Robert Kelley and Pat Chew’s 2009 paper, “Myth of the Color-Blind Judge,” was recently cited in an article in the U.S. edition of the "Guardian,” titled “Why the US needs black lawyers even more than it needs black police.” Kelley and Chew’s empirical study of over 400 federal cases, representing workplace racial harassment jurisprudence over a 20-year period, found that judges' race significantly affects outcomes in these cases. The paper was referenced in light of the recent deaths involving police action and subsequent racial unrest in Ferguson, Mo., and Baltimore. Kelley is a professor at the Tepper School of Business and Chew is a professor at the University of Pittsburgh School of Law. Read the article.
John Graham’s (CS'05) leadership role in Afghanistan is being showcased in a six-episode documentary series, "The Fighting Season," which began this past Tuesday on the Audience network from DIRECTV, with new installments weekly. The series will be available on iTunes. Graham, who was recently appointed chief scientist and associate dean of research at the United States Military Academy at West Point, has served in many roles for the Army, including deputy commander of forces in Kabul, Afghanistan. “Building a country is messy," Graham said. "But right now as far as Afghanistan goes, it's going pretty well. A lot of good people are risking their lives and volunteering their time to help them out, and a lot of good Afghans are pushing themselves to establish their own country." Kathleen Carley, a professor in the Institute for Software Research in the School of Computer Science and the director of the Center for Computational Analysis of Social and Organizational Science, served as the Ph.D. adviser for Graham's thesis, which focused on social network analysis using ORA and shared situational awareness. The two have stayed in touch as Carley lectured at West Point, and Graham served on the dissertational committee for several CMU Ph.D. students. Find out more about Graham.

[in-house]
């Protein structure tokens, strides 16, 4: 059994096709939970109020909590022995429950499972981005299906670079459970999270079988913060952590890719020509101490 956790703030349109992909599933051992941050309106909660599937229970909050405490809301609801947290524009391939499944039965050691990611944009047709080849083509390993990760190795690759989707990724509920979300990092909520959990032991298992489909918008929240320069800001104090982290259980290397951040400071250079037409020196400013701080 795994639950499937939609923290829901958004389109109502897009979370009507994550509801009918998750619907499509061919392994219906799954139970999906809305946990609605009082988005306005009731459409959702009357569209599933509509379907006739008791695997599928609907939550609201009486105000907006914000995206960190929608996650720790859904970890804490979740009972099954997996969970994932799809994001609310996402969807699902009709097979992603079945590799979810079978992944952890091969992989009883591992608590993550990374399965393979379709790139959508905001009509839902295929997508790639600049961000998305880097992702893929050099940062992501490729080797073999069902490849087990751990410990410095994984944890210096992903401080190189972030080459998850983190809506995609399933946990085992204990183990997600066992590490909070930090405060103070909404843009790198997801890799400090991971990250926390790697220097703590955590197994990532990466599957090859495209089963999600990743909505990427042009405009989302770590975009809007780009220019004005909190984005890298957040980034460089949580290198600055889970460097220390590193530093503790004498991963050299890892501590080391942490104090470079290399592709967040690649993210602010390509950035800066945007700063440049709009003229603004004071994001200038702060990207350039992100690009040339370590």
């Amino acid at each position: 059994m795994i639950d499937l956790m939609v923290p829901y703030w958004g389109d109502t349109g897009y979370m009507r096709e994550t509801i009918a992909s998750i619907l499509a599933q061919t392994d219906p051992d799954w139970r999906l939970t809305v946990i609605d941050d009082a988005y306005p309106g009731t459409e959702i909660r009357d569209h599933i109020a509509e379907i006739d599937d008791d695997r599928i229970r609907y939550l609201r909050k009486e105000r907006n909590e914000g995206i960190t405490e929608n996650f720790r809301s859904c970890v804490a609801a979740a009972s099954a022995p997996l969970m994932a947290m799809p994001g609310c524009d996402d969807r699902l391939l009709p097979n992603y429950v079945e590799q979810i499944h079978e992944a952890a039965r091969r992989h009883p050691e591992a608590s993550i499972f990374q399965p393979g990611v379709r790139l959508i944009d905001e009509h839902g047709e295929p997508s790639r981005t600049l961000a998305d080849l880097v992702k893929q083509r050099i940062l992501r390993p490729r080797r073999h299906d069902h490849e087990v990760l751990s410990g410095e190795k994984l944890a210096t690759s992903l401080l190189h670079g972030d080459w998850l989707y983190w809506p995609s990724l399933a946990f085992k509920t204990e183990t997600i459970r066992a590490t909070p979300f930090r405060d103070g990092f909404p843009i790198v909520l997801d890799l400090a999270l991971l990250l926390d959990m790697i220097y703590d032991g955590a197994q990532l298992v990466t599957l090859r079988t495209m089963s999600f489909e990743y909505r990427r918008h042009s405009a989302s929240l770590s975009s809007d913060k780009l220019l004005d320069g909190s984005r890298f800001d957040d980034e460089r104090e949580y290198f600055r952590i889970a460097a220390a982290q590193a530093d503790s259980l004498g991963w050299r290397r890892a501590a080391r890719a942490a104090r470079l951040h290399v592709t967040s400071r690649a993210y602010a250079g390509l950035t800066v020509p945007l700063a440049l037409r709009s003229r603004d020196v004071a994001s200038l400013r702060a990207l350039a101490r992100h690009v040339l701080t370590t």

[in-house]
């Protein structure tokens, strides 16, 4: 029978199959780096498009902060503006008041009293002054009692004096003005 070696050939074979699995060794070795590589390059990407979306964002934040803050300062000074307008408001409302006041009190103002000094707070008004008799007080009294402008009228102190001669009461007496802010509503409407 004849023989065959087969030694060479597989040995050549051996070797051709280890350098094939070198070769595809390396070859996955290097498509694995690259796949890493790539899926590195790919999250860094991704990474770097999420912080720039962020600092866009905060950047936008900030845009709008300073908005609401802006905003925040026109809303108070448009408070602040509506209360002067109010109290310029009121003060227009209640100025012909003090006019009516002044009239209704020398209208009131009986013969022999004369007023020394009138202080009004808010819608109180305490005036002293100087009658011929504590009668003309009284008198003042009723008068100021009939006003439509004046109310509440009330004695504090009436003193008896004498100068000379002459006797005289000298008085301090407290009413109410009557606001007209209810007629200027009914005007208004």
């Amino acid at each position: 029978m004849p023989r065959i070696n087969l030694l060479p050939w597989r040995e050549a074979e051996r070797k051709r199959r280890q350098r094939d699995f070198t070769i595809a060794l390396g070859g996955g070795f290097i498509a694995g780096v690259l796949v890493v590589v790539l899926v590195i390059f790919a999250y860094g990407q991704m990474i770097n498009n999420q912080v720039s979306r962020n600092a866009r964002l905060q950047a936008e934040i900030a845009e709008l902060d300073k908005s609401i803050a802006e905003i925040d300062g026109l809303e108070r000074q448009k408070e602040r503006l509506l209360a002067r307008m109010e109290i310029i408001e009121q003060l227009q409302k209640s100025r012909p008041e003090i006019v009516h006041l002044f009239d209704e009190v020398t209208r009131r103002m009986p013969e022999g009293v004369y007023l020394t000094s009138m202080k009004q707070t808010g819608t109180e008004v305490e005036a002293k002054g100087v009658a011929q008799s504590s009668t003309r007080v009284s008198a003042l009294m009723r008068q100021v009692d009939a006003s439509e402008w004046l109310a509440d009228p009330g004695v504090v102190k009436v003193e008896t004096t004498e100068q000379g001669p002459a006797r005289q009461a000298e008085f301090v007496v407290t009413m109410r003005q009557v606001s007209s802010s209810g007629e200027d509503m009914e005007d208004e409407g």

Department of Modern Language professors Mariana Achugar, Kenya Dworkin and Felipe Gómez, the founders and leaders of El Circulo Juvenil de Cultura, a Hispanic Studies outreach program, hosted a workshop on “Sueños Digitales,” or “Digital Dreams,” for 20 Spanish-speaking children this semester. Instead of just using digital technology, Circulo Juvenil received funding from the Sprout Fund and Remake Learning Digital Corps to teach the local children simple programming skills and how Web pages work. Circulo Juvenil will share some of what was accomplished through the workshop at the Digital Corps Spring Party from noon to 3 p.m., Saturday, May 30 in the Hill District. The event is free and open to the public. Learn more.